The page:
Our first stop was the newly (and controversially) renovated and reopened Bagrati Cathedral.  The exterior was beautiful—combining stones salvaged from the ruins with new stones in better condition, and of course a bit of steel and glass (Misha likes steel and glass).  Inside, though, I was quite disappointed with the renovations—the building felt quite soulless to me.  All white walls, and dirty carpeting—it felt more like the fellowship hall or community room of an American church, not the mystical and mysterious Georgian temples of God that I’ve become used to visiting.

Bagrati Cathedral

Fortunately, our next stop was the Gelati Monastery, an exquisite example of Georgian ecclesiastical architecture.

Gelati Monastery

The frescos in Gelati were the best I’ve seen, and the building had the feeling of a traditional Georgian church: a bit dark and smoky with lots of color and incense.

Flowers and Frescoes in Gelati Cathedral

Also impressive was the view: from the grounds of Gelati you could see snow-capped peaks off in the distance.

Our last stop was Sataplia National Park.  Sataplia has also been subjected to recent renovations.  Like at Bagrati, some of these renovations were fantastic, and others were not to my liking.  The building housing the dinosaur footprints is clearly a positive step towards protecting this attraction, and educates visitors about Georgia’s prehistory.  On the other hand, the “Jurassic Park” was just plain silly—the animatronic dinosaurs were puny, and the small explanatory signs didn’t offer much information that wasn’t in the footprint exhibit.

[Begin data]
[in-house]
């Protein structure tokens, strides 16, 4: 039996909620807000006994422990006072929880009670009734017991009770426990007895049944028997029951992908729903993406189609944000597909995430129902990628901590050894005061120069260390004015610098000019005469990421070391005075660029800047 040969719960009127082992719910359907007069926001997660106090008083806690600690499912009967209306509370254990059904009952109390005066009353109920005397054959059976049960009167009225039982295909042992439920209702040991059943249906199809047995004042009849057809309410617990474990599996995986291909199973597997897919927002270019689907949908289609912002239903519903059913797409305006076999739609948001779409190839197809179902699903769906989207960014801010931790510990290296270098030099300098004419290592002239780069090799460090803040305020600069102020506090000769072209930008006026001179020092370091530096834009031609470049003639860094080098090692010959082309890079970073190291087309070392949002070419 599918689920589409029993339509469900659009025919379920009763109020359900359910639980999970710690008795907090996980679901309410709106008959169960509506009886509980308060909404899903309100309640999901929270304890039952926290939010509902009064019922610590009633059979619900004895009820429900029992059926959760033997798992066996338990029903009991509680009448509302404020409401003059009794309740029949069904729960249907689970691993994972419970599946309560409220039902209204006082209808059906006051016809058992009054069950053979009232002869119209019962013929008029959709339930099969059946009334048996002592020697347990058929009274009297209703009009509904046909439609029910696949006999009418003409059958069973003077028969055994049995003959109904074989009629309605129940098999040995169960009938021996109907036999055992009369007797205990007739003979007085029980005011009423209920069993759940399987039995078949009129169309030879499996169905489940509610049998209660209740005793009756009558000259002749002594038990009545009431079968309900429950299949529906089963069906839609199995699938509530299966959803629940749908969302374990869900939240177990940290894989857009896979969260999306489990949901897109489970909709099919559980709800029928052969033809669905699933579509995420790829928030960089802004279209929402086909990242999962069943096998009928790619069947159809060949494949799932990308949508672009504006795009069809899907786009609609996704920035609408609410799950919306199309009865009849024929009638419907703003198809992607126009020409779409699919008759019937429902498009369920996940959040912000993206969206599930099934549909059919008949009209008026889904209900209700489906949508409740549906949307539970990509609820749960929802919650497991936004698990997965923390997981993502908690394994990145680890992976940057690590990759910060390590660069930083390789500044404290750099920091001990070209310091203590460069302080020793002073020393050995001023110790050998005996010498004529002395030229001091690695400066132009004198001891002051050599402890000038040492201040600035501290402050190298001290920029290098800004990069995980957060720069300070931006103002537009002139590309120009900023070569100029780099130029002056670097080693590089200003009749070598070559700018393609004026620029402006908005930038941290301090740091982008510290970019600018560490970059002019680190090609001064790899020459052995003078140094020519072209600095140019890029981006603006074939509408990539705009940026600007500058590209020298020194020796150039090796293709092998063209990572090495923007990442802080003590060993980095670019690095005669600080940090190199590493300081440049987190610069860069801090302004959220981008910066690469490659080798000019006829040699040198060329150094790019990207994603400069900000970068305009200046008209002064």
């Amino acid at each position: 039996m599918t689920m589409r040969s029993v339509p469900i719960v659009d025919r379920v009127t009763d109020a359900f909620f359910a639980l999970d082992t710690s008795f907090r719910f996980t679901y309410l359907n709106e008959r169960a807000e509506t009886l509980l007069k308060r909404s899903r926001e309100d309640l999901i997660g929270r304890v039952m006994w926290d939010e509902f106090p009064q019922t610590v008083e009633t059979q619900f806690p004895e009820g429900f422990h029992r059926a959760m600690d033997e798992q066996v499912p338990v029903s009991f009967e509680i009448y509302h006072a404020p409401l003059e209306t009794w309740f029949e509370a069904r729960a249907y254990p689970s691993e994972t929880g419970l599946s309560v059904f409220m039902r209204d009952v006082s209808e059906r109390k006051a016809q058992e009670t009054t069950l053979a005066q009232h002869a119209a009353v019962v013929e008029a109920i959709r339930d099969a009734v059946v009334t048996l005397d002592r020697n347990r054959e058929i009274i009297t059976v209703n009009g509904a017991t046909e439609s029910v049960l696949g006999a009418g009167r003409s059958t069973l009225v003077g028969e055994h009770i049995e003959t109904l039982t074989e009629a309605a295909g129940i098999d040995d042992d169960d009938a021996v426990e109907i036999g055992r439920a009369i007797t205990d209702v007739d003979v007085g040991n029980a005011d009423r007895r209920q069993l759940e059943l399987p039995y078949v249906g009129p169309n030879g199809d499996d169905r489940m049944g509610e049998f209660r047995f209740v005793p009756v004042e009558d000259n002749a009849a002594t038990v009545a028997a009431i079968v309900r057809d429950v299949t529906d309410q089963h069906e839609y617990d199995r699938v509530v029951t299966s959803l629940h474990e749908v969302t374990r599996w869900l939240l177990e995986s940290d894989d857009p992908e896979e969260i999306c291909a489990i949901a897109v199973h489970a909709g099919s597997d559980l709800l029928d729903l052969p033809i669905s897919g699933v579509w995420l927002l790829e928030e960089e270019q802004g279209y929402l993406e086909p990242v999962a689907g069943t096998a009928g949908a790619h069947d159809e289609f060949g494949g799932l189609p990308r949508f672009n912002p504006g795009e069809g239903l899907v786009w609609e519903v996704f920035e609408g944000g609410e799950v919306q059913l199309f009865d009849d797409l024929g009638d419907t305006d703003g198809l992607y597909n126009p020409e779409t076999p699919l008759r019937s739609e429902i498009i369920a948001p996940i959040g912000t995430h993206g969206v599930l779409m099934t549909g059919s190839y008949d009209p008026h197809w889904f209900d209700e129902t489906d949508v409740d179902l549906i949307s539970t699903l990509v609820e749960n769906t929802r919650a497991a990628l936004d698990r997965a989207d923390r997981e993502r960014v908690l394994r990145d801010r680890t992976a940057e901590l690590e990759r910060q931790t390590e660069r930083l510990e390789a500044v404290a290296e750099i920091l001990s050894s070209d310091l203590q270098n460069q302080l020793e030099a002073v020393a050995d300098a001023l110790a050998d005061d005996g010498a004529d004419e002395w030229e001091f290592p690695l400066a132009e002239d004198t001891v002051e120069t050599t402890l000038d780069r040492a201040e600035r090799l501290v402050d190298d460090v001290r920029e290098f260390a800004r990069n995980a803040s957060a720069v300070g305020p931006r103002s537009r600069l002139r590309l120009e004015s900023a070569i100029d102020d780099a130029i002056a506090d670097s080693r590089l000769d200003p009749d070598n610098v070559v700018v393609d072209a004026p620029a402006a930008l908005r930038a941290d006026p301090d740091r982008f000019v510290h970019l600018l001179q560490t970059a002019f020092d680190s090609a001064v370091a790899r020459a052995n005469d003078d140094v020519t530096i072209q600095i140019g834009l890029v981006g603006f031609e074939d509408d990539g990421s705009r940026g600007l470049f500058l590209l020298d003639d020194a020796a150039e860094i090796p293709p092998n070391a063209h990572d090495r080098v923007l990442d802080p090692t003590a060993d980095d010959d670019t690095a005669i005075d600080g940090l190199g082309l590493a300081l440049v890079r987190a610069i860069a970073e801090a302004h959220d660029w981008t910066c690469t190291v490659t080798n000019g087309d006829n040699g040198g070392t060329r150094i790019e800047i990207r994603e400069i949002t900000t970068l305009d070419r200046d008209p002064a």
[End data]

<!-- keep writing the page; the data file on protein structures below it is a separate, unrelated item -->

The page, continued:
Sataplia “Jurassic Park”…I warned you it was hokey.

The caves themselves were…well, caves: dark, and damp, and plenty of stalactites and stalagmites.  The glass viewing platform offered an excellent view of Kutaisi, but Kutaisi itself doesn’t have the world’s most majestic skyline.  The most interesting fact about Sataplia was one that was largely ignored: the place gets its name (სათაფლია–Place of Honey) from the bees who use the cliff face itself as their hive (or so I gather).  Honey drips from the stones themselves! (though I was unable to confirm this myself)  (Admittedly, I’ve been thinking more about bees and honey than I ever have before because my friends Cat and Claire have been in town doing research on beekeeping in the Caucasus).

Entrance of Sataplia Nature Preserve